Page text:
ORCV Safety and Training


Performance Profile.


This is our fifth piece from Andrew Verdon, the Australian Sailing Team (AIS Squad) fitness coordinator. If you're keen to improve, here's a great way to find out what it is you need to work on and the best way to get a result. 

So, another season has passed and a new one is about to begin. You are determined to move up the results table next year at major regattas. What’s the best way to identify what and where you need to spend your time and effort, in order to find the improvement you seek?

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Does not matter if you're talking One Design, Div2 or Offshore - Andrew's ideas can help you. Pic courtesy of and © to Teri Dodds.

Performance profiling is a process that assesses the particular skills a competitor deems important to success in their sport and is derived from a well-known 1992 research study by Butler and Hardy. It can be used to identify goals as a focus for self-improvement. As the person involved in the goal setting process, it makes it self-determining, due to their perspective as the central focus, as opposed to a third person or outside party setting the goals. It can be done by a single person (e.g. the bowman wants to improve his skill in reading pressure lines and shifts in light air) or as a whole crew (e.g. heavy air gybe drops)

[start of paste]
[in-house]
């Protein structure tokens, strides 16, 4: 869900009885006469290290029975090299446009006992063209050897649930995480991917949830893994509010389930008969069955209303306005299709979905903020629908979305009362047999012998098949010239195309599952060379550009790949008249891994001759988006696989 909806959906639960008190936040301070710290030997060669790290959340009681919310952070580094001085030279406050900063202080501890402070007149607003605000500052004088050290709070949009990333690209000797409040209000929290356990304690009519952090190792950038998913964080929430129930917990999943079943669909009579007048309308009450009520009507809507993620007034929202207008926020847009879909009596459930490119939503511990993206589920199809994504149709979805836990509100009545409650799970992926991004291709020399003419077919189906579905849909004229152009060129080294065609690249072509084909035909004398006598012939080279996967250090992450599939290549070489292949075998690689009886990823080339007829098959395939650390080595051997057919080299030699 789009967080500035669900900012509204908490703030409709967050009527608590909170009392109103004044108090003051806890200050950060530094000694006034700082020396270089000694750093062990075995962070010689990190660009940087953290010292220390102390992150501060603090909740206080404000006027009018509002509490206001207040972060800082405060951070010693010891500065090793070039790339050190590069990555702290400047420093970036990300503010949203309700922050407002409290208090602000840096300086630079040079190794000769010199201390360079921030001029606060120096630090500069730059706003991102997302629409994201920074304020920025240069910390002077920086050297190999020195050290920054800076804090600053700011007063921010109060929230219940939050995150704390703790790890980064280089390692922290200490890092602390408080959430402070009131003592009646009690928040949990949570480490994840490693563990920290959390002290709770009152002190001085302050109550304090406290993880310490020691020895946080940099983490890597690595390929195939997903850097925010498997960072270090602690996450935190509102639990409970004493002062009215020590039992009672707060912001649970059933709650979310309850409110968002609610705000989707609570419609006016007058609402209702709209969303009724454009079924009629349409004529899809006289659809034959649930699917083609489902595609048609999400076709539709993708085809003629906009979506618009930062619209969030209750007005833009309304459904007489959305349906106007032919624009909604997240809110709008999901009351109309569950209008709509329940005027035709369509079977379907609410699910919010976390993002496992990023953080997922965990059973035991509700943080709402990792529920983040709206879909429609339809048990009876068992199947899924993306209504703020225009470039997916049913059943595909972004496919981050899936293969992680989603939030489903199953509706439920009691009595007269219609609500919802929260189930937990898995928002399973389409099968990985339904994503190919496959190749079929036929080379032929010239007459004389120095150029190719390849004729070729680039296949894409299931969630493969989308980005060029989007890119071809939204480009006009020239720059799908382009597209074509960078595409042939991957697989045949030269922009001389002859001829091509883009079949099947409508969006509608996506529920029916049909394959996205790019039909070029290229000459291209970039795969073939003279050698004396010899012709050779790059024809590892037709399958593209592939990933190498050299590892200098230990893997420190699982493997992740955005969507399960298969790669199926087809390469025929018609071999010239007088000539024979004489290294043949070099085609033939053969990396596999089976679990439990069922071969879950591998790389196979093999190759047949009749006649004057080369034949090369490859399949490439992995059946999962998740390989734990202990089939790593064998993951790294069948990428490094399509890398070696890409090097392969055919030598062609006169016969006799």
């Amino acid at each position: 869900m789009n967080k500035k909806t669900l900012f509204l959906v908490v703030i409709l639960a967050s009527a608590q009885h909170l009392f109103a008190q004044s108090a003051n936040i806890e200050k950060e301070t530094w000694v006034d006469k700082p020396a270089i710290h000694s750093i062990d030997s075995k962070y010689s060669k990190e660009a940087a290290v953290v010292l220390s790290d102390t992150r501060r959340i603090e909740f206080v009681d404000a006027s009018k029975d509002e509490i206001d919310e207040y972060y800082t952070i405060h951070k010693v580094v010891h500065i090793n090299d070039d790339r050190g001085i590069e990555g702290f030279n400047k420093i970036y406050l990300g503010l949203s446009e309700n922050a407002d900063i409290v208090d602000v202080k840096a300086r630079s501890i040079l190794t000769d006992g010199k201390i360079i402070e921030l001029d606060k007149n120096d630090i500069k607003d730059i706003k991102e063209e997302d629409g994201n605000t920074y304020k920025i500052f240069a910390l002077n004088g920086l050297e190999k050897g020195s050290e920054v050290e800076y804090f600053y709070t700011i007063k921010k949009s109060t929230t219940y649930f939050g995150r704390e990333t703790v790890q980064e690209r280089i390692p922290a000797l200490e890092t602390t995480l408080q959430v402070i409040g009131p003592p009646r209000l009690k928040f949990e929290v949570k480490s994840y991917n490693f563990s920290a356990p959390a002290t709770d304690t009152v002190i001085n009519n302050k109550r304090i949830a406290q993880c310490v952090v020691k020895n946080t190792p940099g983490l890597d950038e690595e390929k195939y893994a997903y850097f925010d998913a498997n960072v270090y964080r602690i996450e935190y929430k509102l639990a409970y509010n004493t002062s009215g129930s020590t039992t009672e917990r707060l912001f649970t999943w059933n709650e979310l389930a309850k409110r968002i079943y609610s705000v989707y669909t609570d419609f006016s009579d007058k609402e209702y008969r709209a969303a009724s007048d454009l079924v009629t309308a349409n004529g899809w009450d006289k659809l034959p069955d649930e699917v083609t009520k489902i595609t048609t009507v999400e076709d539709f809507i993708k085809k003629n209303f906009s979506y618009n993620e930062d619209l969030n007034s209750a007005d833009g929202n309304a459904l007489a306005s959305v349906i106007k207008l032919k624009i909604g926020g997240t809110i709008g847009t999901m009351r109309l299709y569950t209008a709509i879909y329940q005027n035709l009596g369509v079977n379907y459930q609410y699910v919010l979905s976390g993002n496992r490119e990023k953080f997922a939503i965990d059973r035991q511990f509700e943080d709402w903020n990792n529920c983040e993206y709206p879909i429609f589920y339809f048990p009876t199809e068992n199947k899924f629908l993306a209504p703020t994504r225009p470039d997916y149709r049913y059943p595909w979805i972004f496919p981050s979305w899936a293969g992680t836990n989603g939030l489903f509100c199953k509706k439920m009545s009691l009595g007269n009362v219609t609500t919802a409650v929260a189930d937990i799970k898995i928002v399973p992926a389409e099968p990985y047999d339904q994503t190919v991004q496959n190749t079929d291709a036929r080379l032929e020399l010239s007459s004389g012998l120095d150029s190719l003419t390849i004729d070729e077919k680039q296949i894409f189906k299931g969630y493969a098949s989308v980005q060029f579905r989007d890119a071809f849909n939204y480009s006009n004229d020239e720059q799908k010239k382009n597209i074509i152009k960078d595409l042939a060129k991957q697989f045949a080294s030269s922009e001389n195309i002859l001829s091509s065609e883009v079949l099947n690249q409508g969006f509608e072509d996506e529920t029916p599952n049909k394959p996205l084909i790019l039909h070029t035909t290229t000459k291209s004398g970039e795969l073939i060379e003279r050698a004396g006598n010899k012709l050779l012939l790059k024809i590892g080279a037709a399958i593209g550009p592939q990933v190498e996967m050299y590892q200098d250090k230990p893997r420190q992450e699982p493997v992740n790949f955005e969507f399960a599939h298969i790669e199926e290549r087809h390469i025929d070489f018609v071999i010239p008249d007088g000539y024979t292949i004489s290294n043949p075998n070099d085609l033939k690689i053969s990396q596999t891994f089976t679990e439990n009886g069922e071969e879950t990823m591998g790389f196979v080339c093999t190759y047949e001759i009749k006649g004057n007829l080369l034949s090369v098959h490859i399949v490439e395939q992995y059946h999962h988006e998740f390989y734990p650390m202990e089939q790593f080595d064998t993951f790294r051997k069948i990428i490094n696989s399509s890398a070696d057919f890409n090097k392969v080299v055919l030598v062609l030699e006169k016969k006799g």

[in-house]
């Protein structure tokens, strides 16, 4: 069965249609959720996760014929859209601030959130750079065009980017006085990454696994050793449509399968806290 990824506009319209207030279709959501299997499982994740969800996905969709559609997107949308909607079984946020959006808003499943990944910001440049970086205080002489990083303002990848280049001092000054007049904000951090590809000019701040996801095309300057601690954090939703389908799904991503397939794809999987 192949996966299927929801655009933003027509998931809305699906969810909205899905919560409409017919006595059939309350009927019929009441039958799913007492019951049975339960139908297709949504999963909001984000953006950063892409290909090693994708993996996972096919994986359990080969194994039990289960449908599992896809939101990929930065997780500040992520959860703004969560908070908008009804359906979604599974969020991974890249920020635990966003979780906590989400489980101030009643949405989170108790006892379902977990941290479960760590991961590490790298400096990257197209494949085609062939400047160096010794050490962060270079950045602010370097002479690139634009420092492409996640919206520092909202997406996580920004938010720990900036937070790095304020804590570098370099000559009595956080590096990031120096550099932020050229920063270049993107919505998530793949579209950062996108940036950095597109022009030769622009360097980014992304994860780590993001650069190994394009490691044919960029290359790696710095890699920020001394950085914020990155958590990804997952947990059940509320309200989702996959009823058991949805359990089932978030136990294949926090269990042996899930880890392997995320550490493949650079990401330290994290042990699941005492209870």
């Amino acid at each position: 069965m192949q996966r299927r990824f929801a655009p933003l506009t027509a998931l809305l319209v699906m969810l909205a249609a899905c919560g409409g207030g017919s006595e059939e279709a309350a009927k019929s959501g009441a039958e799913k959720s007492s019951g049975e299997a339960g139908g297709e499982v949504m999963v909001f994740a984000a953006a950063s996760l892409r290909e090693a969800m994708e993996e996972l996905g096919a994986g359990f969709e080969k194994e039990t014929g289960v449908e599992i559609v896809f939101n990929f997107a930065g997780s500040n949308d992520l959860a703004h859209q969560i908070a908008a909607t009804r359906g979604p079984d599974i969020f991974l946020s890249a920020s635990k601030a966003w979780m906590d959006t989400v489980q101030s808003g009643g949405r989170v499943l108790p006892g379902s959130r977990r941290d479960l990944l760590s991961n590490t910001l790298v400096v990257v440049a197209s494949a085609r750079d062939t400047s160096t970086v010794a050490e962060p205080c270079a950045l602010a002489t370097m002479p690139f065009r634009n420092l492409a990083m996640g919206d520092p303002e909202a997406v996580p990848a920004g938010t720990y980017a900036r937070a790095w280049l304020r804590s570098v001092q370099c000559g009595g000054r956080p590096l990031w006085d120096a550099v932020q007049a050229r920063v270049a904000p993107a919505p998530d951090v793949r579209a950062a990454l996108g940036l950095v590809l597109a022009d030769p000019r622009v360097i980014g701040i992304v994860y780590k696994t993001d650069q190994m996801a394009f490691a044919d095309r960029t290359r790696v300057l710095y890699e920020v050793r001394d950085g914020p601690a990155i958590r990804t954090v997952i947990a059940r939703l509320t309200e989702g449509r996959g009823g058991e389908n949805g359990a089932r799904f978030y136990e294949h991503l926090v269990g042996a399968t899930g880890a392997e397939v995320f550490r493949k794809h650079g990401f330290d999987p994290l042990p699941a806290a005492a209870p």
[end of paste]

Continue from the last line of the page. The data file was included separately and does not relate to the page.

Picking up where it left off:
Why is it used?

  1. To develop strategies
  2. To increase motivation
  3. To monitor changes (improvements) over time

There are three steps in the performance profile process: -

Step One - Explanation

This initial step determines the characteristics that someone determines are important to success in their sport/class or a skill within that sport/class.

Step Two - Development

Here, a list of qualities, skills and characteristics are developed that the person believes are necessary for good performance. The person writes down as many qualities as they can come up with (there’s no limit to how many) and should cover all aspects of performance including:

From this exhaustive list, the top ten are selected that are deemed by the competitor to be the most important.

Step Three - Self-rating

The final step is to have the person rate their ability levels for each factor on a scale from one to ten. A chart is then constructed. This graph gives people clear indications of their strengths and weaknesses on the factors they have deemed important.

The positive aspect of this procedure is that the athletes themselves determine the characteristics that are important and what they are lacking in. It can be used as an assessment procedure, as well as an aid to goal setting, a way of monitoring progress and a tool for establishing good communication within team/crews.

After the person has identified the areas that need improving, they then need to put the steps into practise, by learning the necessary skills and techniques to improve them.

I have found this can be a valuable process. As Butler and Hardy identified, there are several benefits from this performance profile that include: